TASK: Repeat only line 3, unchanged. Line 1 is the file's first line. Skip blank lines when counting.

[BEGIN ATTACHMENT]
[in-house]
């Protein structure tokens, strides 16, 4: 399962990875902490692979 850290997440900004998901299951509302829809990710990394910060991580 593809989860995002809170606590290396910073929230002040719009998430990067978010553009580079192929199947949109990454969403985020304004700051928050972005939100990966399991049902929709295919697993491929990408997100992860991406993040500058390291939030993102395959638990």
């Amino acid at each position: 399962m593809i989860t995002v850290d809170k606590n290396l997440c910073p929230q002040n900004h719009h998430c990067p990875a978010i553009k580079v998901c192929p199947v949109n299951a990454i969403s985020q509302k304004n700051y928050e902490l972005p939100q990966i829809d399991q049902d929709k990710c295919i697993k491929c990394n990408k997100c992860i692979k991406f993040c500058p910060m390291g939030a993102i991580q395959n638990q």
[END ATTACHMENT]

């Amino acid at each position: 399962m593809i989860t995002v850290d809170k606590n290396l997440c910073p929230q002040n900004h719009h998430c990067p990875a978010i553009k580079v998901c192929p199947v949109n299951a990454i969403s985020q509302k304004n700051y928050e902490l972005p939100q990966i829809d399991q049902d929709k990710c295919i697993k491929c990394n990408k997100c992860i692979k991406f993040c500058p910060m390291g939030a993102i991580q395959n638990q």